where a hashtag is used
how a hashtag can be used
when a hashtag should be used
why you should use hashtags
What Is A Hashtag?
In its purest essence, a hashtag consists of a hash or pound sign, if you'd rather, and a tagword(s) or label. When you combine those two together, you form an indexable call-to-action or a beacon of sorts.
Where Are Hashtags Used?
If you've ever Instagram'd, Tweet'd, Tumblr'd, YouTube'd, or Google Plus'd then you have probably seen more than a few of these "#" in your timeline. And, as of June 12, 2013, the hashtag became every bit the household name as the terms "tweet" or "likes" after Facebook decided to incorporate hashtags into its code.
Everyone from brand names to no-names will be including hashtags in most every post they publish. Hashtags are even located at the bottom corners of some of TV's more popular television programs. So if you haven't noticed them already, you probably are not surfing the same web as the rest of us, networkers. If you want to reach your customers, you have to be able to speak their language.
How Do Hashtags Work?
Way back in '88, the hashtag made its first appearance on an online discussion forum, Internet Relay Chat (IRC). Hashtags were basically used as a way to group messages, images, video, and other content into easily searchable threads. Fastforward to the present day and the hashtag is essentially the same. Only now, the hashtag transcended the deserted channels of IRC and became mainstream when it was officially adopted by Twitter in 2009.
Now, hashtags can be used for any number of ways:
as a means to include your message into a specific conversation grouping i.e. the tweet below. The "#F1" hashtag automatically lumps the tweet into any conversation relevant to F1, Formula One racing.
for emphasis, reinforce the tone of your message by literally spelling it out i.e. "I just ate 5 baconators! #heartburncity." Whether or not your are familiar with what a baconator is, the jist of the message is revealed with the hashtag at the end.
establish a call-to-action and instruct your audience to use a particular hashtag of your choosing. This tactic is used to steer conversations. It takes a considerable amount of social networking muscle to pull, but done successfully, holding an audience's attention only strengthens their loyalty.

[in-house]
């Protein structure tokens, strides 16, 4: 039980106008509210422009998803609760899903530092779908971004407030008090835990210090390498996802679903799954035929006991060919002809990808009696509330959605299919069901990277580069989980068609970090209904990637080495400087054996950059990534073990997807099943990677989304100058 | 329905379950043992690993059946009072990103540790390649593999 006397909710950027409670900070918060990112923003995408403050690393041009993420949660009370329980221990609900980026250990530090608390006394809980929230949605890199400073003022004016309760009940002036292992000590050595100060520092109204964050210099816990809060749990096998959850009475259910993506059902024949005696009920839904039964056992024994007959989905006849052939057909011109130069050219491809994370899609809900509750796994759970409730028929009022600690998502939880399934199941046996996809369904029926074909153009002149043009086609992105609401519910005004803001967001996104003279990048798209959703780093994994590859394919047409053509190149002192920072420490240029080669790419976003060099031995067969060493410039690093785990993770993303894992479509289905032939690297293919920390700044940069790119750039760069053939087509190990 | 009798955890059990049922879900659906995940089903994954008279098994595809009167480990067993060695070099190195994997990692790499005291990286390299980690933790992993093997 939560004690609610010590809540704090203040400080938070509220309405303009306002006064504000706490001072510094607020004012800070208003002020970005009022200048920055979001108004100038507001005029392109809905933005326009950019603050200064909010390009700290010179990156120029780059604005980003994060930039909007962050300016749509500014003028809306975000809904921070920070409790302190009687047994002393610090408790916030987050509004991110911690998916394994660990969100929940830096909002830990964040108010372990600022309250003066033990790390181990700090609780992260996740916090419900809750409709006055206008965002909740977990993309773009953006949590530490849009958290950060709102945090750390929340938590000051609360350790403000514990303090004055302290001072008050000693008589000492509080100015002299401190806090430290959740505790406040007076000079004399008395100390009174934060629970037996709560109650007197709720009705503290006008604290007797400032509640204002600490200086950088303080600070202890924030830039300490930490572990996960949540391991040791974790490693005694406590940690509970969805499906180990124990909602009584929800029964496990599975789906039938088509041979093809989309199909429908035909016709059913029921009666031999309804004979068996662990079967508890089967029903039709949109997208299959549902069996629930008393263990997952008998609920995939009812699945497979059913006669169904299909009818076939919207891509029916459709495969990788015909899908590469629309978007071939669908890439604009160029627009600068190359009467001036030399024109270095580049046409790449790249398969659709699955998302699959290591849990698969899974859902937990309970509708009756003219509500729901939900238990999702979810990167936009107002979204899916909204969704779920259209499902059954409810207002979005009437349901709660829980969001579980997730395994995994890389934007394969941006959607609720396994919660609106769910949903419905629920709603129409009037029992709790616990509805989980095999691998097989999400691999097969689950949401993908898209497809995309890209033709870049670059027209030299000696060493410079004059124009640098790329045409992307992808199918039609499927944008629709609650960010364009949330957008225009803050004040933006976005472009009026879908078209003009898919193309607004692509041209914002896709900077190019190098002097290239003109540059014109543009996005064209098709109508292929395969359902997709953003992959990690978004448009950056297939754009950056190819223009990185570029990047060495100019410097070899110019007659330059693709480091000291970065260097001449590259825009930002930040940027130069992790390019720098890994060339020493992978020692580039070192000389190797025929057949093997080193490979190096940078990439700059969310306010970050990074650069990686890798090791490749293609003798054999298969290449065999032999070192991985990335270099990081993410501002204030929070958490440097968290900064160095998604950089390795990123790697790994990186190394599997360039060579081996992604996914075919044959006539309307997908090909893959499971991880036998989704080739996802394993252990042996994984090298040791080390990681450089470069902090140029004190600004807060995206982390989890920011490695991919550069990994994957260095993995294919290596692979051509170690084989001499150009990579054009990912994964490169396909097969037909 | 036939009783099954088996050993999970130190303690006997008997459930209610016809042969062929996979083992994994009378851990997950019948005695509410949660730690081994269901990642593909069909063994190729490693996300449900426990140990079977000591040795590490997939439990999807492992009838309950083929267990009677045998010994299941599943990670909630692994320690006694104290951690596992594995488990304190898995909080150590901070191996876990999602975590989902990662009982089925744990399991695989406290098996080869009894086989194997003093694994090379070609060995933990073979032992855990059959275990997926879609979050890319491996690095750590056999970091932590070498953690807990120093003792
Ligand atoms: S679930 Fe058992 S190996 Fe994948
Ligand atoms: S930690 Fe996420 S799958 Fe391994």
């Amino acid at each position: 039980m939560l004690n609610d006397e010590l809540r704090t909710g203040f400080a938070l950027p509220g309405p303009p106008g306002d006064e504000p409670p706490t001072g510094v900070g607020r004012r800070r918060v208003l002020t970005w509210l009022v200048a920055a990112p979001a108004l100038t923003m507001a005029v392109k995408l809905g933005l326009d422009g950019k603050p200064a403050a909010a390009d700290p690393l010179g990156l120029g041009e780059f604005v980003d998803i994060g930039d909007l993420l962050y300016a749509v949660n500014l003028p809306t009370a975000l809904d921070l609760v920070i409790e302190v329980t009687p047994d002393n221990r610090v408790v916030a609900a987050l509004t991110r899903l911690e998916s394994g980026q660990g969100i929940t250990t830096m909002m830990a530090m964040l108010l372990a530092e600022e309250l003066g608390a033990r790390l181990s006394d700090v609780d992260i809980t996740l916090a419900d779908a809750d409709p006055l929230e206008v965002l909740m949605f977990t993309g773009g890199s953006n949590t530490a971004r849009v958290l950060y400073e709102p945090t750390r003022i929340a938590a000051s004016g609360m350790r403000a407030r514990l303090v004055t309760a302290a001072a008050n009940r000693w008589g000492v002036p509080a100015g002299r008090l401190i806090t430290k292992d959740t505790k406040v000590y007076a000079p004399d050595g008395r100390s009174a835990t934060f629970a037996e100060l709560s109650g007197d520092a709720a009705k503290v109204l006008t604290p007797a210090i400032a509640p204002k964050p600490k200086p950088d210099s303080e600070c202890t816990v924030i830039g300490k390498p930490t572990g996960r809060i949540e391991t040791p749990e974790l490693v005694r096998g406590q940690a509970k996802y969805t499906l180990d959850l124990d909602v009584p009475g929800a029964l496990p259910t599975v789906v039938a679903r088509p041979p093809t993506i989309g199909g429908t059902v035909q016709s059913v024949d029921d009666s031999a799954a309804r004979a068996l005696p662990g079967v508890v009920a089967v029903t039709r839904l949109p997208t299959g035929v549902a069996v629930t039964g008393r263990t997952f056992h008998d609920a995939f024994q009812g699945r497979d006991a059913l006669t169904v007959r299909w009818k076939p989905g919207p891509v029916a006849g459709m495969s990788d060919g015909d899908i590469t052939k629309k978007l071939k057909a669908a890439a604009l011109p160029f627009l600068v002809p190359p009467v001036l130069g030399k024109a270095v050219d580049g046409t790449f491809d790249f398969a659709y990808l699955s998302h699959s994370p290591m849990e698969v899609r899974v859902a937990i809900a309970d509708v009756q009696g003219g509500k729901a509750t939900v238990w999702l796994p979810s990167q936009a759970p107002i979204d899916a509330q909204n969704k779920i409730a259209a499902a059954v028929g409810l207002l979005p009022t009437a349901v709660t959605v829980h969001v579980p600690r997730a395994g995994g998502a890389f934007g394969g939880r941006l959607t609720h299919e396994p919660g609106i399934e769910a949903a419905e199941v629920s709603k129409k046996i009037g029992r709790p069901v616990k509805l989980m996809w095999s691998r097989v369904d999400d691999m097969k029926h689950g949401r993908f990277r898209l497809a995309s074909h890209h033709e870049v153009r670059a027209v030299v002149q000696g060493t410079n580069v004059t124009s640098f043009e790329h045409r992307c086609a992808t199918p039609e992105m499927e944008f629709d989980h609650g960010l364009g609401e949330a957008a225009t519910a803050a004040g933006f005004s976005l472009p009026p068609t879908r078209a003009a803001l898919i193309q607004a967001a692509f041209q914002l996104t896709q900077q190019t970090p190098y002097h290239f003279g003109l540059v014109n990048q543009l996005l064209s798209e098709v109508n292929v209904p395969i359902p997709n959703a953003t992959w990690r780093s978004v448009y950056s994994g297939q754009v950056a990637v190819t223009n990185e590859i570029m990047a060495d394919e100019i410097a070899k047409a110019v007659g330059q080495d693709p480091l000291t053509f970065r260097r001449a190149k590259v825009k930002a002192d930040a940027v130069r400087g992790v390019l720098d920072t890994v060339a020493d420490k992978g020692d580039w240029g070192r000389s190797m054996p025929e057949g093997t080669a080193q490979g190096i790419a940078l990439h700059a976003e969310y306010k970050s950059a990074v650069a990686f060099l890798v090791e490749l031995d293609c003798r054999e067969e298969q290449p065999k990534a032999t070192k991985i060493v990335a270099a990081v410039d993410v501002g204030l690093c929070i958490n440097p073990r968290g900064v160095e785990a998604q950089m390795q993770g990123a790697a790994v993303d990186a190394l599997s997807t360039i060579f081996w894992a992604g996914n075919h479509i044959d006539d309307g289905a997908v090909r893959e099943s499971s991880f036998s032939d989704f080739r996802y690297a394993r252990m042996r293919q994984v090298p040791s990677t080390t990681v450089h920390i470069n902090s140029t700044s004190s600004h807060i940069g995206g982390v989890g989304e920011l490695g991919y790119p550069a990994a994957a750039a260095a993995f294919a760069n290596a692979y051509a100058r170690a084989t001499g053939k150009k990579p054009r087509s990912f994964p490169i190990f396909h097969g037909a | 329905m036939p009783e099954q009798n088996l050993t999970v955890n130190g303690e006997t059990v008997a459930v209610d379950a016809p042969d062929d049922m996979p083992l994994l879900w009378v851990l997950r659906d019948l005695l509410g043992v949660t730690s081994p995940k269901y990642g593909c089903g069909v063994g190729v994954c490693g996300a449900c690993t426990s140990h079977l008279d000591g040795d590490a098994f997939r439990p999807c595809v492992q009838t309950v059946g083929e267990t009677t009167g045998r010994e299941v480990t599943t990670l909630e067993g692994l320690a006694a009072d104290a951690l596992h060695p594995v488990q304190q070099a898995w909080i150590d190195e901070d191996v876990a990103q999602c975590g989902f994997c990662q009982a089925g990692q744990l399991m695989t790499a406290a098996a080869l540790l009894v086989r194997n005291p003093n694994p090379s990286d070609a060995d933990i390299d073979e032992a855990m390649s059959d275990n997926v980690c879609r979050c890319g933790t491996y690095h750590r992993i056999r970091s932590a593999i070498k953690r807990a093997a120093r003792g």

When Should Hashtags Be Used?
Hashtags should only be used where applicable. Not all conversations are allowed to be indexable by search so that means don't bother including hashtags in emails, instant messages, or texts.
Most every social network worth its mettle has implemented hashtags, some have been at it longer than others so the user base tends to be more web-savvy. As a brand trying to make a name for itself, looking amateurish with web tools is not an option. Below is a list of the social network heavies that have incorporated hashtags into their conversations:
Twitter: With a cap of 140 characters, hashtags are often a hybrid of all three of the above uses of hashes. Twitter was also the first major social networking platform to integrate "trending topics" onto its dashboard, which means the user base is all to familiar with the hashtag.
Instagram: Implemented mostly for the sake of indexing photos into searchable categories, hashtags are also often used for emphasis.
Google Plus: It's the one social network whose boundless potential lies in the fact that it is backed by the world's deepest and most used search engine. Google Plus has indexed hashtags since day one along with their own section for trending topics. Users even have the option of subscribing to certain hashtags as part of their daily newsfeed.
Facebook: Ever since Facebook went public, the social network has systematically eased the slack on their privacy policies. For better or worse, hashtags will only add a new element to conversations on the world's most popular social network.
Why Should You Use Hashtags?
The very essence of social networking is conversation. Whether you aim to be the grand puba heading the meeting or just an expert in the crowd, hashtags, when used tactfully, are a valuable communication tool. Dental practices should focus on being an experts in the crowd weaving seamlessly from one relevant conversation to the next. So how do you know which conversations to chime in on? That's entirely up to you; however, I'd strongly advise you pick conversations that are relevant to you, the practice. How do I find these conversations? Hashtags, of course!
As I mentioned earlier, hashtags can be used to group conversations containing a certain keyword or keywords and rendering it indexable and searchable. At the top of your Twitter.com web page, there is a search field. Enter any hashtag or even word and the Twitter search engine will deliver every single relevant conversation. I recommend using a third party app like Hootsuite that allows you to create feeds dedicated to listing any mention the keywords/hashtags of your choosing. You essentially have an ear to the street. Chime in whenever your expertise is needed and eventually establish yourself as someone to go to for dental related matters.
Being that this is a dental blog, I will give you a few popular hashtags you can start with:
Hashtags can also be used as a branding tool. Use a certain string of words often enough and it could catch on eventually and go viral (#ThankYouSirAlex, anyone?!), but that's much further down the line. Learn the fundamentals; build that social media brawn; then weild the hashtag like a bannerman.